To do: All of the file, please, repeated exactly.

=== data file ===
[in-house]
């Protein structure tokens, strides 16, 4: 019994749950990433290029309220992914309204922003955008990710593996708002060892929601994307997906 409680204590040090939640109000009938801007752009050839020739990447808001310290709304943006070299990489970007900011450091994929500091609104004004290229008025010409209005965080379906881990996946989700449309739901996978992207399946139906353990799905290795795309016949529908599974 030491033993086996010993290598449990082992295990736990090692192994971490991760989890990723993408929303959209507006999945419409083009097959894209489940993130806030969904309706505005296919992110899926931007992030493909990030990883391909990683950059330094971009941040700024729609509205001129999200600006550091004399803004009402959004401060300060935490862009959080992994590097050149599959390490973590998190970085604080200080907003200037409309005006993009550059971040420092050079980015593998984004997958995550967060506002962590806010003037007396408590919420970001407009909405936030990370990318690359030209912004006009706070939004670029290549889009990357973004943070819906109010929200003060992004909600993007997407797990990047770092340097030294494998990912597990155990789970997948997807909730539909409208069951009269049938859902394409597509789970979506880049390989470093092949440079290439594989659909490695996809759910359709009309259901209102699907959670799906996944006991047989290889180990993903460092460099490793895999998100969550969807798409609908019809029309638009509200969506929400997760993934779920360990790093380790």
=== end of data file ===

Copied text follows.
[in-house]
């Protein structure tokens, strides 16, 4: 019994749950990433290029309220992914309204922003955008990710593996708002060892929601994307997906 409680204590040090939640109000009938801007752009050839020739990447808001310290709304943006070299990489970007900011450091994929500091609104004004290229008025010409209005965080379906881990996946989700449309739901996978992207399946139906353990799905290795795309016949529908599974 030491033993086996010993290598449990082992295990736990090692192994971490991760989890990723993408929303959209507006999945419409083009097959894209489940993130806030969904309706505005296919992110899926931007992030493909990030990883391909990683950059330094971009941040700024729609509205001129999200600006550091004399803004009402959004401060300060935490862009959080992994590097050149599959390490973590998190970085604080200080907003200037409309005006993009550059971040420092050079980015593998984004997958995550967060506002962590806010003037007396408590919420970001407009909405936030990370990318690359030209912004006009706070939004670029290549889009990357973004943070819906109010929200003060992004909600993007997407797990990047770092340097030294494998990912597990155990789970997948997807909730539909409208069951009269049938859902394409597509789970979506880049390989470093092949440079290439594989659909490695996809759910359709009309259901209102699907959670799906996944006991047989290889180990993903460092460099490793895999998100969550969807798409609908019809029309638009509200969506929400997760993934779920360990790093380790």